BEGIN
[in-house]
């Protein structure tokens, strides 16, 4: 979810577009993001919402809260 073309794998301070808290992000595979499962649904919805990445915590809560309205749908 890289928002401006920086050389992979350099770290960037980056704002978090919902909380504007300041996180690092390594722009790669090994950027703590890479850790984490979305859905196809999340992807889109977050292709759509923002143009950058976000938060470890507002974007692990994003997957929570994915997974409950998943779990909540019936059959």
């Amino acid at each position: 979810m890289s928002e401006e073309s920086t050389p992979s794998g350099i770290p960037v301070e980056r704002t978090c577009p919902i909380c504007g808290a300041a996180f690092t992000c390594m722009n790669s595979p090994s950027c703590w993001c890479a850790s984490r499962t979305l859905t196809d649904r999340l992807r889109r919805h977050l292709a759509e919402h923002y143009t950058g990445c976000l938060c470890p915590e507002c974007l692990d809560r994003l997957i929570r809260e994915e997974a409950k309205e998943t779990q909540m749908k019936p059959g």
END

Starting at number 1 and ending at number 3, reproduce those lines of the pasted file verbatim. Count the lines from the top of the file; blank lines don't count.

[in-house]
């Protein structure tokens, strides 16, 4: 979810577009993001919402809260 073309794998301070808290992000595979499962649904919805990445915590809560309205749908 890289928002401006920086050389992979350099770290960037980056704002978090919902909380504007300041996180690092390594722009790669090994950027703590890479850790984490979305859905196809999340992807889109977050292709759509923002143009950058976000938060470890507002974007692990994003997957929570994915997974409950998943779990909540019936059959």
């Amino acid at each position: 979810m890289s928002e401006e073309s920086t050389p992979s794998g350099i770290p960037v301070e980056r704002t978090c577009p919902i909380c504007g808290a300041a996180f690092t992000c390594m722009n790669s595979p090994s950027c703590w993001c890479a850790s984490r499962t979305l859905t196809d649904r999340l992807r889109r919805h977050l292709a759509e919402h923002y143009t950058g990445c976000l938060c470890p915590e507002c974007l692990d809560r994003l997957i929570r809260e994915e997974a409950k309205e998943t779990q909540m749908k019936p059959g």